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The 'Saginaw Blessing'

Most Reverend Robert J. Carlson, Bishop of Saginaw


#40 – Since our knowledge of God is limited, our language about him is equally so. We can name God only by taking creatures as our starting point, and in accordance with our limited human ways of knowing and thinking.

#42 – God transcends all creatures. We must therefore continually purify our language of everything in it that is limited, image-bound or imperfect, if we are not to confuse our image of God…with our human representations. Our human words always fall short of the mystery of God.

#238 – In Israel, God is called "Father" inasmuch as he is Creator of the world. Even more, God is Father because of the covenant and the gift of the law to Israel, "his first-born son."

#239 – By calling God "Father," the language of faith indicates two main things: that God is the first origin of everything and transcendent authority; and that he is at the same time goodness and loving care for all his children. God's parental tenderness can also be expressed by the image of motherhood, which emphasizes God's immanence, the intimacy between Creator and creature. The language of faith thus draws on the human experience of parents, who are in a way the first representatives of God for man. But this experience also tells us that human parents are fallible and can disfigure the face of fatherhood and motherhood. We ought therefore to recall that God transcends the human distinctions between the sexes. He is neither man nor woman: he is God. He also transcends human fatherhood and motherhood, although he is their origin and standard: no one is father as God is Father.

#240 – Jesus revealed that God is Father in an unheard of sense: he is father not only in being Creator, he is eternally Father by his relationship to his only Son who reciprocally, is Son only in relation to his Father: "No one knows the Son except the Father and no one knows the Father except the Son and anyone to whom the Son chooses to reveal him." [Mt. 11:27].

#2663 – In the living tradition of prayer, each Church proposes to its faithful, according to its historic, social, and cultural context, a language for prayer: words, melodies, gestures, iconography. The Magisterium of the Church [DV 10] has the task of discerning the fidelity of these ways of praying to the tradition of apostolic faith; it is for pastors and catechists to explain their meaning always in relation to Jesus Christ.

#2664 – There is no other way of Christian prayer than Christ. Whether our prayer is communal or personal, vocal or interior, it has access to the Father only if we pray "in the name" of Jesus. The sacred humanity of Jesus is therefore the way by which the Holy Spirit teaches us to pray to God our Father.

- [from the Catechism of the Catholic Church]


As we seek to pray within the living tradition of the Church, it can happen from time to time that individuals or groups might propose particular forms of prayer (words, melodies, gestures, images) which seem suitable to express publicly our relationship with God. The teaching Church has the important task of discerning the fidelity of these ways of praying to the tradition of the faith which has been handed down to us from the apostles. To say it another way, the language of prayer, for the followers of Jesus Christ, always has been to be seen in relation to Jesus Christ himself.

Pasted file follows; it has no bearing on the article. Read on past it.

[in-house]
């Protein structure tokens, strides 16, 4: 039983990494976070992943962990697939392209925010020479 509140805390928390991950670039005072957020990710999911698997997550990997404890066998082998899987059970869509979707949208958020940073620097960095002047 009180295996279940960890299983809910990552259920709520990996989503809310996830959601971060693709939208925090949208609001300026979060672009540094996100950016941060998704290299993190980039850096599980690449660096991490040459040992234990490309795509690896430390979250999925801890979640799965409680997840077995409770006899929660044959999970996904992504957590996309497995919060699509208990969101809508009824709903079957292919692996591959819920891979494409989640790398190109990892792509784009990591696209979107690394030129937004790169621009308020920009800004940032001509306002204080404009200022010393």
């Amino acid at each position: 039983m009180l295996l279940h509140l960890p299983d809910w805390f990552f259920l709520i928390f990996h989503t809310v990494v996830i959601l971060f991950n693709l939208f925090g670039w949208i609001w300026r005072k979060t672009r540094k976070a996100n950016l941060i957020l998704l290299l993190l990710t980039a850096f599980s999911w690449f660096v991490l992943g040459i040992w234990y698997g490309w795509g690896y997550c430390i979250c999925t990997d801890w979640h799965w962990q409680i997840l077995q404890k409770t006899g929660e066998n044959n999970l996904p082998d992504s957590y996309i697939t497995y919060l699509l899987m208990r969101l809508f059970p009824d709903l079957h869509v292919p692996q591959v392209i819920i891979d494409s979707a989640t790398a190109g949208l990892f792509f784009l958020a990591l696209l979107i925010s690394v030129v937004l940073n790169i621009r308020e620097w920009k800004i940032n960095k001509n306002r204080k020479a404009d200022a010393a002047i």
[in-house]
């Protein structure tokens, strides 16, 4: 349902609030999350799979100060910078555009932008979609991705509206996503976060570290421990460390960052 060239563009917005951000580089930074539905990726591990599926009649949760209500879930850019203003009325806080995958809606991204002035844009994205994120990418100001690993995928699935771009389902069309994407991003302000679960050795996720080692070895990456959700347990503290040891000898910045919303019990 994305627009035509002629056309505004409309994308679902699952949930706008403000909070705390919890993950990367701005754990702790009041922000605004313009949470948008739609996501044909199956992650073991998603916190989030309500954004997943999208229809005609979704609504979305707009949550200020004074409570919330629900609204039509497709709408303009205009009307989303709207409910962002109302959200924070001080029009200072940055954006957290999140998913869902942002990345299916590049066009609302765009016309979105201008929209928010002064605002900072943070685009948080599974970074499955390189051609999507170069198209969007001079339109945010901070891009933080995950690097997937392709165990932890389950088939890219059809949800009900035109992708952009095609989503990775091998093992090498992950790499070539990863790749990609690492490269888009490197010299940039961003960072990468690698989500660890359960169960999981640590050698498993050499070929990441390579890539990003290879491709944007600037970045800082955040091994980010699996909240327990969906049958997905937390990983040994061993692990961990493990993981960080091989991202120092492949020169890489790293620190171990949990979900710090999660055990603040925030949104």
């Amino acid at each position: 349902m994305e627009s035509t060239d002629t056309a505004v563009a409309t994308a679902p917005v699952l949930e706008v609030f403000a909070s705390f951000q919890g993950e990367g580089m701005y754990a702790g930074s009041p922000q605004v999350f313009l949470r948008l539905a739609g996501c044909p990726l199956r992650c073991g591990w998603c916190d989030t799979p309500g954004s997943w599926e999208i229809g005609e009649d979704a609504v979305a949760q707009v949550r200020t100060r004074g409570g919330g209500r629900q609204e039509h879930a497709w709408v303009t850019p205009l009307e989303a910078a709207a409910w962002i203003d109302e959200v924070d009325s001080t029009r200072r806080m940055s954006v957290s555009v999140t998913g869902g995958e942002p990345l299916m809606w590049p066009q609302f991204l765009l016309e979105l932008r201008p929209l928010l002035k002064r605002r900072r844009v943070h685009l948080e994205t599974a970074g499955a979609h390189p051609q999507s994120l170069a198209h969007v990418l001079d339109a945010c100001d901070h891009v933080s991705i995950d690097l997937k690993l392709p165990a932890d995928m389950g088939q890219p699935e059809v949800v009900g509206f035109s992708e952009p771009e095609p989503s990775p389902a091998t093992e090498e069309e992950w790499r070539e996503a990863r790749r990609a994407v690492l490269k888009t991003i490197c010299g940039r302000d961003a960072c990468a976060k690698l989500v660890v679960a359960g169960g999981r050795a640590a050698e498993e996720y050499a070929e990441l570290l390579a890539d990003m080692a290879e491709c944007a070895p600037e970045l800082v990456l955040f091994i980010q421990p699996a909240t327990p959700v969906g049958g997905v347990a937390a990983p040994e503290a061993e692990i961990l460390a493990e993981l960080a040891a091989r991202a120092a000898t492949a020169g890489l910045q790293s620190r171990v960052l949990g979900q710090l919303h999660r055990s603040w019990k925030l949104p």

Although we readily acknowledge that our language cannot ever fully describe the mystery of God and that we must continually purify our language about God so that our image of God is not confused with our human representations, it is important that we look to Jesus and to the tradition of the Church to help us in the purification process.

Jesus reveals the identity of God as a mystery of relationship. He relates to God as his dear Father (Abba) and invites us into that relationship. The Christian tradition has therefore followed the lead of Jesus in praying to "our Father."

Following the prayer of our Jewish ancestors, as well as the prayer of Jesus, the Christian tradition has named God with pronouns such as "he, him," etc., in distinction from other religions of various ages which acknowledge different gods and which have been named as female deities. Though the Christian tradition acknowledges that God transcends the human distinction between the sexes and known expressions for a particular parental tenderness in God which use the image of motherhood, for example, there is no other language which assures our fidelity to the God revealed in the Hebrew Scriptures and revealed by Jesus than that in which Jesus reveals God as his Father and to whom the tradition consistently refers with the use of masculine terminology.

The sung blessing currently in use in the Catholic Diocese of Saginaw employs in its first verse a paraphrase of the beautiful and traditional text from the Book of Numbers [*See Solemn Blessings #10, Ordinary Time I]. I encourage the use of this profound scriptural prayer. However, the second verse of the blessing as commonly sung does not maintain the necessary clarity regarding the naming of God which is part of our Jewish and Christian heritage and can therefore unintentionally bring about confusion or misdirection in our prayer. Therfore, the use of this second verse should be discontinued.

- Most Reverend Robert J. Carlson, Bishop of Saginaw


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